Top 5 (Non-Sword) Weapons of the Medieval Era
The Medieval era is well known for its wide and varied sword based weaponry. But there were other weapons, equally impressive and deadly, that were in wide use. For enthusiasts of the period, a full understanding of the weaponry of the time requires a basic understanding of the non-sword weapons that were common.
This is my personal favorite of all weapons, of all time periods. For sheer brutal force, it’s hard to imagine something more intense than the mace. The mace in its basic form is a short rod with a chain attached to the top. The chain has a spiked ball at its end and frequently—as with our models—the bottom end was spiked. When needed, the mace was swung, driving the spiked ball into your enemy with amazing force. We carry a single flail and a double flail version.
Staying in the mace family, the less commonly seen bar mace is exactly as it sounds—a bar of four steel beams counterbalanced to make a crushing weapon. The weight and force of the bar mace was enough to crush lighter bladed weapons and destroy the armor of your enemy.
The halberd is a basic weapon for a foot solider. The halberd is a long staff with a curved blade on the end. In this way it resembles a long handled axe, but it was lighter and easier to carry. There was variation in the head of the halberd from place to place. Ours has a traditional design, with a large blade on one side of the head, a smaller blade on the reverse and a spike at the top, to allow for multiple attack modes.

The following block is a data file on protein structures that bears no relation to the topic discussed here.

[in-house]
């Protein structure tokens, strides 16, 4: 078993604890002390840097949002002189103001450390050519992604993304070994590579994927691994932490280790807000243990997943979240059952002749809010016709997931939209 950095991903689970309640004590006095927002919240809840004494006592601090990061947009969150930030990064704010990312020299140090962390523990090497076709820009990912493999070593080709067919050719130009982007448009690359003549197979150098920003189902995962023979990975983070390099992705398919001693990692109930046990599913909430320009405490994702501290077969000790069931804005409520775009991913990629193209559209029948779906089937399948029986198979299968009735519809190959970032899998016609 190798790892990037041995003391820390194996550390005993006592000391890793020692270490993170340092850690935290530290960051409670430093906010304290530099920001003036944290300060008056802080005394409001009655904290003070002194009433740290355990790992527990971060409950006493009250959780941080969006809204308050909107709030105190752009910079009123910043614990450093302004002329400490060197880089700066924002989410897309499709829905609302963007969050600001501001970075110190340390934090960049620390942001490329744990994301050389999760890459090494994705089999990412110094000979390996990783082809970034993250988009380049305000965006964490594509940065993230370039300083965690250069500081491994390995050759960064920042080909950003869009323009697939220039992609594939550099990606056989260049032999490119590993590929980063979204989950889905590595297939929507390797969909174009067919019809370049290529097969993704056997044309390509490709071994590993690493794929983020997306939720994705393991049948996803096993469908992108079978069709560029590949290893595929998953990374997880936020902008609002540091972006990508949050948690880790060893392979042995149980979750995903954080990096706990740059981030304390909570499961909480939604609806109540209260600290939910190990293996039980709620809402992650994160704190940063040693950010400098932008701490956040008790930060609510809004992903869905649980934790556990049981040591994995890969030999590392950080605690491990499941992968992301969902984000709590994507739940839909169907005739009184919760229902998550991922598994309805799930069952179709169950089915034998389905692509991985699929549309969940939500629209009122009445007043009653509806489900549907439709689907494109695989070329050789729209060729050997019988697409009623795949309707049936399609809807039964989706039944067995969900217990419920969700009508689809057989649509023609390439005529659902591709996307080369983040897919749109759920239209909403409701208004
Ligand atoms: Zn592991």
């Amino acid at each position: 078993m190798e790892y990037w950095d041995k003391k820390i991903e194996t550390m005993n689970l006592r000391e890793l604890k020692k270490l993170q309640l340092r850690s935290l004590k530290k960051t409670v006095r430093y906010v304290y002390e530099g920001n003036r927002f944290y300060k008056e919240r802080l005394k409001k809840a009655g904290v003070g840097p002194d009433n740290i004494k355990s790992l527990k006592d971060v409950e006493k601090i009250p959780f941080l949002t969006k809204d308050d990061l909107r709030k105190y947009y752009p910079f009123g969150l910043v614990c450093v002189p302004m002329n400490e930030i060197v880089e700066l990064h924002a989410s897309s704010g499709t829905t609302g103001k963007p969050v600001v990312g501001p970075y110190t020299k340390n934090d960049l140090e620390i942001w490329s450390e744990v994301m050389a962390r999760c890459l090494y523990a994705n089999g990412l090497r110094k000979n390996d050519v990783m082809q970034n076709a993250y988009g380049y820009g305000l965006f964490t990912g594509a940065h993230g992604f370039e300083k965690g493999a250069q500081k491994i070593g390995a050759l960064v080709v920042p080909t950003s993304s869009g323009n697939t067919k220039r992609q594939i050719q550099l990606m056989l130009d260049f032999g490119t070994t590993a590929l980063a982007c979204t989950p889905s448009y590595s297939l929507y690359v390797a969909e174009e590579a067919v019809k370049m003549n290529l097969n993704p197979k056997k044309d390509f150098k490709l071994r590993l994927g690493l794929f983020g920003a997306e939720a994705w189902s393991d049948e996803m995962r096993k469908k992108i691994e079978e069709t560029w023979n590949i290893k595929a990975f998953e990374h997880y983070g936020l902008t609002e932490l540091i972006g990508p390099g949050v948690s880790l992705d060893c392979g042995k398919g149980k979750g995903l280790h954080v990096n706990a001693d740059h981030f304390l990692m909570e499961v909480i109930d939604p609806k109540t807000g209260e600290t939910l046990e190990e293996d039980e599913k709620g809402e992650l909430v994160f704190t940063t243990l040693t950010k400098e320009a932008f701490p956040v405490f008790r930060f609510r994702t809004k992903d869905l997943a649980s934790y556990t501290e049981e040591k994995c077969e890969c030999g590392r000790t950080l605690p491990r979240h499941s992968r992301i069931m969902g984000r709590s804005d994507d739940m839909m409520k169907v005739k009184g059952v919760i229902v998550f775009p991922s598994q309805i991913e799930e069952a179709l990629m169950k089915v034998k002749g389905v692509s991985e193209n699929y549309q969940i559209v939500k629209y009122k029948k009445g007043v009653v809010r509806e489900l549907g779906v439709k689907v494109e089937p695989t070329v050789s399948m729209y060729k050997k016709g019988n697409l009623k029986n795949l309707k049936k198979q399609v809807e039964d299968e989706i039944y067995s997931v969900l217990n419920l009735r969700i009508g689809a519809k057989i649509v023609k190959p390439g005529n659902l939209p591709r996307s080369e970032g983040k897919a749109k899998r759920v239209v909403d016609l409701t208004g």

The battle axe was a heavy weapon, designed for use in battle. These were frequently worn strapped to the back and were used either as the exclusive weapon of the soldier or more commonly, as a secondary weapon in case their sword was damaged or if the fighting became close enough to make sword use awkward.
The archer’s axe is lighter and more delicate than a war axe. It was designed with a blunt end that could be used to hammer stakes for defensive purposes. Although it is called an archer’s axe due to its frequent use among archers, in reality it was commonly used by many kinds of soldiers due to its high number of battlefield uses.
These weapons represent some of the harder edge of medieval warfare. You’re not likely to hear a heroic ballad of a chivalrous knight who used a mace as his primary weapon. They are bold, blunt and brutal, and serve as perfect examples of the harsh time period that created them.